Microsoft Corp. is working on a new Web browser to replace its long-standing Internet Explorer, a report says. The successor to Internet Explorer reportedly will be so radically different, it will stand alongside the latest version (IE11) on Windows 10.

Internet Explorer has seen its dominant share of the browser market challenged by alternatives like Google Chrome and Mozilla Firefox, which have gained in popularity in the last decade. The two feature rapid update cycles, often implementing security fixes and new features more quickly than Microsoft, and have a reputation for being faster and more secure.

Microsoft plans to implement a rapid update cycle for its new browser, code named Spartan, and ditch some but not most of the bogged-down legacy software that runs Internet Explorer, ZDNet reported. For instance, the report said Microsoft will avoid the WebKit standard Apple uses for Safari, a variation of which is used by Chrome. It said Spartan will feature browser extensions, a popular feature that allows users to add-on specific features and functions found on Chrome and Firefox.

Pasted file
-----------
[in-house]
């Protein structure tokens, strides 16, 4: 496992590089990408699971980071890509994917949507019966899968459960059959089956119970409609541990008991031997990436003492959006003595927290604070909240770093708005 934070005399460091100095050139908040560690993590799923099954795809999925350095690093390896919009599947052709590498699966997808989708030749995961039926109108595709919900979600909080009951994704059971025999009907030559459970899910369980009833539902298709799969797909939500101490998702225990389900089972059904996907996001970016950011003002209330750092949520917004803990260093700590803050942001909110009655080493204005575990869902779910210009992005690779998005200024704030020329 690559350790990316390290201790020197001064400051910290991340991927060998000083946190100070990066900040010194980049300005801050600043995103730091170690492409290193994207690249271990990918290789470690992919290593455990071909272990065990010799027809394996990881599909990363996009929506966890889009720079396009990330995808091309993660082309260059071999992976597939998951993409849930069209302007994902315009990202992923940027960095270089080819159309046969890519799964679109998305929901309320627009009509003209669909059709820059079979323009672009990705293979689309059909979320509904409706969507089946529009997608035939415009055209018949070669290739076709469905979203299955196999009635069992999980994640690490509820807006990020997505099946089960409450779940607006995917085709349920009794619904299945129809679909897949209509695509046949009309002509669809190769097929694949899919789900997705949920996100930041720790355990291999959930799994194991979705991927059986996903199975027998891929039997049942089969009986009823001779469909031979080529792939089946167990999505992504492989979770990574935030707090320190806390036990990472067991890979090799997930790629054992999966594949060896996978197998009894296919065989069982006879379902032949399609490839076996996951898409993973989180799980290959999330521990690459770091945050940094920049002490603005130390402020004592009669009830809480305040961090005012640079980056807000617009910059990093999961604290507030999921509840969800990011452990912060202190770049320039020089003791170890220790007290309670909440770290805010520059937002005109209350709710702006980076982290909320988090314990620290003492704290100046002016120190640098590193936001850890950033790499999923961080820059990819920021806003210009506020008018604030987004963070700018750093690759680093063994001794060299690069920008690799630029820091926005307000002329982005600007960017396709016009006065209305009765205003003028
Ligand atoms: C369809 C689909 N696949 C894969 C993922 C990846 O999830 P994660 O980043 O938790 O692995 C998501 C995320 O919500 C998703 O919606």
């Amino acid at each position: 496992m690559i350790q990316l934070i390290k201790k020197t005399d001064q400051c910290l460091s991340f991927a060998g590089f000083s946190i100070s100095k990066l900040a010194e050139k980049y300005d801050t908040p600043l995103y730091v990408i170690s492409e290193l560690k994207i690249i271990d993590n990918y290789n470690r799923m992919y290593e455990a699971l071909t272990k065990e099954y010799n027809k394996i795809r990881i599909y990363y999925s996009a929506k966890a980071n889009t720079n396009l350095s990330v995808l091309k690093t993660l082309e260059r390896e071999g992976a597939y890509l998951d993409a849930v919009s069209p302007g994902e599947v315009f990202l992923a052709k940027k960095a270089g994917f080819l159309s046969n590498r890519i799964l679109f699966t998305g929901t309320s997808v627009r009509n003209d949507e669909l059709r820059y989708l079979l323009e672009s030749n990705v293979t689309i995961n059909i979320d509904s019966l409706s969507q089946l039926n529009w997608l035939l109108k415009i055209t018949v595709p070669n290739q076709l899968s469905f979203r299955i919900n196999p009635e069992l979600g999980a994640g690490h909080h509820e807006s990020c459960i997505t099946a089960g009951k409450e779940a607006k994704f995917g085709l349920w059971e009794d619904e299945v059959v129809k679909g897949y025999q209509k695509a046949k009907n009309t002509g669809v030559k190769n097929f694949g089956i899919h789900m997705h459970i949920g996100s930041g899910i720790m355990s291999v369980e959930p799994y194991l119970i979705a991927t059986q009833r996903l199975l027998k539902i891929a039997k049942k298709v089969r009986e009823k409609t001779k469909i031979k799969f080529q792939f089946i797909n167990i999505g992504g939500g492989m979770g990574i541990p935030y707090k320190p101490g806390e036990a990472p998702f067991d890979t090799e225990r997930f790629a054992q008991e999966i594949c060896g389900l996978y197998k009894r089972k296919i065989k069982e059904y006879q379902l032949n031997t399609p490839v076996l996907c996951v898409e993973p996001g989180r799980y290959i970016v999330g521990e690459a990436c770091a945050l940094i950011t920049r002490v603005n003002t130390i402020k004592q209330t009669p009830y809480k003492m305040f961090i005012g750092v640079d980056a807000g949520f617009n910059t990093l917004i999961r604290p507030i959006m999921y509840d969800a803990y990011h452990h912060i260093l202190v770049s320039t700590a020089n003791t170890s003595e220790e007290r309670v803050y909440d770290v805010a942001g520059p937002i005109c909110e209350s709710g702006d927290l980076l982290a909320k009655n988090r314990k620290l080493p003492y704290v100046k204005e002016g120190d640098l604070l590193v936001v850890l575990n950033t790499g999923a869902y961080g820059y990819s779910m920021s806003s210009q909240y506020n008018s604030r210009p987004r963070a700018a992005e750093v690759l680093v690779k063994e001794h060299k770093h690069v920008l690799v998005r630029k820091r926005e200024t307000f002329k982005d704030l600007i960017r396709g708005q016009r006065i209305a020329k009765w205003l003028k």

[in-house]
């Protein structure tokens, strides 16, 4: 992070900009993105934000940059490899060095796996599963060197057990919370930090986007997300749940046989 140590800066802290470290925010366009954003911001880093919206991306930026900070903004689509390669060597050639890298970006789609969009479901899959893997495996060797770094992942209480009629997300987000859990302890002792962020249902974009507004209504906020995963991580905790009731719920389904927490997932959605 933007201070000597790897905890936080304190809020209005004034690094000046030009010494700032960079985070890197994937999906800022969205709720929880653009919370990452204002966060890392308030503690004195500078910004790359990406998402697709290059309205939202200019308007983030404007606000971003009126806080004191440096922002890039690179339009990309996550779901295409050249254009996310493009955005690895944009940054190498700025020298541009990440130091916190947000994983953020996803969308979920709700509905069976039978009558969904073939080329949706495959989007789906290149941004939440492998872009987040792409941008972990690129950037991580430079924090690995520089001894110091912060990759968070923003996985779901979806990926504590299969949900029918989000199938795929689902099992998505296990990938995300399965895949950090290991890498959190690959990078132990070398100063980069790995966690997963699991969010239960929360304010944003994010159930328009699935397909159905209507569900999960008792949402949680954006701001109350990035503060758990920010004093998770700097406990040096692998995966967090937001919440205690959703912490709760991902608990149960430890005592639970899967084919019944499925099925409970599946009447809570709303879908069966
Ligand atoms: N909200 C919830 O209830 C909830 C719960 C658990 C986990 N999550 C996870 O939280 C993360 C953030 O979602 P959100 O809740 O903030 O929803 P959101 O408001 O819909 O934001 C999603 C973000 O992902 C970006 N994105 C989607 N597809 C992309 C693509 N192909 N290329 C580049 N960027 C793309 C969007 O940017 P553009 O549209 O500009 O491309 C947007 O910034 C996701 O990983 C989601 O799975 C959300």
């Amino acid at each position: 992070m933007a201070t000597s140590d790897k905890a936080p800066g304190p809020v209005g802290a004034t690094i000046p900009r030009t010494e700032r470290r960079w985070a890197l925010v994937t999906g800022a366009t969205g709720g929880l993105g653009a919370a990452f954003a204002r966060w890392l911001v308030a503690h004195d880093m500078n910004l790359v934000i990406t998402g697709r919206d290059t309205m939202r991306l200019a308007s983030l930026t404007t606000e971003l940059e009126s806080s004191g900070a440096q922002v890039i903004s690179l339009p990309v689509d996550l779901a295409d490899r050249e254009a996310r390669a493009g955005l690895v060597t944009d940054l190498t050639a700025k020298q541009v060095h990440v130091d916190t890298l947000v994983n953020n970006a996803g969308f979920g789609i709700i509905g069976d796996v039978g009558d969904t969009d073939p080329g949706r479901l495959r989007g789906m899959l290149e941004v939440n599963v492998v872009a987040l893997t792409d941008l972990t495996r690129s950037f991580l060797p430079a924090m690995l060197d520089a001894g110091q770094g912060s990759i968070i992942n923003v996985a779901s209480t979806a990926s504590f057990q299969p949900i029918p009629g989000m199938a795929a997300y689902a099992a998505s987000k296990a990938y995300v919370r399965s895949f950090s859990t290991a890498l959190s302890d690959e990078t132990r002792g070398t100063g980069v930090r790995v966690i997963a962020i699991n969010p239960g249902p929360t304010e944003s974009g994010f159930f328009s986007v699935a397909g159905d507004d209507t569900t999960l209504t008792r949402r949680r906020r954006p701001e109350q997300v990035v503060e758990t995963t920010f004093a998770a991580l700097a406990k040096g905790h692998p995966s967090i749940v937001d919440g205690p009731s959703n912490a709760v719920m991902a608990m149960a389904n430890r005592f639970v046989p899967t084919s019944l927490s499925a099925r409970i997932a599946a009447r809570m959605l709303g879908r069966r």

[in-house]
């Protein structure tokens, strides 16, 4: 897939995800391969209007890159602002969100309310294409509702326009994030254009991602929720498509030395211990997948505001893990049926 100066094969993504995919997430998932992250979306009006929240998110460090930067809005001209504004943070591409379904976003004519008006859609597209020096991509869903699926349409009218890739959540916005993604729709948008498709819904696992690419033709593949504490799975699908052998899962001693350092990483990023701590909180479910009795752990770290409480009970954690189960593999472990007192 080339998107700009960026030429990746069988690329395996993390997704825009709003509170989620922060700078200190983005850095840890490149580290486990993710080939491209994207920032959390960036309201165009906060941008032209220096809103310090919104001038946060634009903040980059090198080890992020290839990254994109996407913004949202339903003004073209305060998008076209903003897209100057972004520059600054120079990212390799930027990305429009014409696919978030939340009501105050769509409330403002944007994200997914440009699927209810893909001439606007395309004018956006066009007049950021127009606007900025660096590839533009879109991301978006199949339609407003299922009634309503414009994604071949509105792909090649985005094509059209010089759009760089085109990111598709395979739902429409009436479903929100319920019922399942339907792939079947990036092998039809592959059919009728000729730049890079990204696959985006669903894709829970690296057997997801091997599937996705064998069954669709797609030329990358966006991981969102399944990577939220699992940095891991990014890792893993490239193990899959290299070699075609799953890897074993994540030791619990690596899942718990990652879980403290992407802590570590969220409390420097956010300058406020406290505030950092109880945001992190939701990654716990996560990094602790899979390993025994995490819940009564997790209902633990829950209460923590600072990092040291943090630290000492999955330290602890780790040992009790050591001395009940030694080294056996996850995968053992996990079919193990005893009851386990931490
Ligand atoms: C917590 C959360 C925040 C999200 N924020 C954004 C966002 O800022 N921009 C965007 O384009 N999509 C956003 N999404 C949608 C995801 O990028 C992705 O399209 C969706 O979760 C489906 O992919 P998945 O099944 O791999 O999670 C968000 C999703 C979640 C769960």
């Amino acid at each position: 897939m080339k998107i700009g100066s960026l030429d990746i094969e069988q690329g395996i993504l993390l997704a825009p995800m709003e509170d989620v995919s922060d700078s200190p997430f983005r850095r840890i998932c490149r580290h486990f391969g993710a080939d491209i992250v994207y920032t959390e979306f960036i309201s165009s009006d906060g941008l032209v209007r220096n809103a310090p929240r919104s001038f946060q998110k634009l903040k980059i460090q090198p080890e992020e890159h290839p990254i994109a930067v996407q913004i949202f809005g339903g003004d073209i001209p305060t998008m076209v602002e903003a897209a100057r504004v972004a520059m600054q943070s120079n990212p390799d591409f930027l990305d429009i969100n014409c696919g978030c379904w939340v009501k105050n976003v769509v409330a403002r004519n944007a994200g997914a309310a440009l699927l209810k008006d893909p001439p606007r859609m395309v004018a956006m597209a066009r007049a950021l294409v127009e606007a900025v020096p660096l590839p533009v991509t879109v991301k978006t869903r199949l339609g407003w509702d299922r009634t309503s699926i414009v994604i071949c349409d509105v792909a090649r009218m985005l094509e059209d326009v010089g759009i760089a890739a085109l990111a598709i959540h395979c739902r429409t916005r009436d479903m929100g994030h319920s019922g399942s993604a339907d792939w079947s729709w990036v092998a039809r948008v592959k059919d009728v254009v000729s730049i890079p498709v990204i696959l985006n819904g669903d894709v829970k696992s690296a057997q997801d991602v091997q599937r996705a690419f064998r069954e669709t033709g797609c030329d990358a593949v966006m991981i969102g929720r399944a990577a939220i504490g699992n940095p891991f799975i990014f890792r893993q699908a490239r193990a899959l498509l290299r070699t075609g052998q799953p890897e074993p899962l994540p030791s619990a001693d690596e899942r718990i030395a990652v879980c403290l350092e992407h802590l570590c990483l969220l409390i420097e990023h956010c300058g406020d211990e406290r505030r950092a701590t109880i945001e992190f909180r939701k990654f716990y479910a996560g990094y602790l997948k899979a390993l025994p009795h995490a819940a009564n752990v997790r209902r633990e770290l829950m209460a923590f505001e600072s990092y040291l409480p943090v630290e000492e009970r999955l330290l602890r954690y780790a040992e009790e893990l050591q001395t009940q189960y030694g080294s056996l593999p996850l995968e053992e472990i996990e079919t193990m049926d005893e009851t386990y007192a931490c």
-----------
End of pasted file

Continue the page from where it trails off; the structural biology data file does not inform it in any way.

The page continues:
There is no confirmation Microsoft will unveil the new browser, which will reportedly be offered on both mobile and desktop, during its Jan. 21 Windows 10 event. The Spartan browser will still run Microsoft’s Bing search engine, but be more “lightweight,” ZDNet said.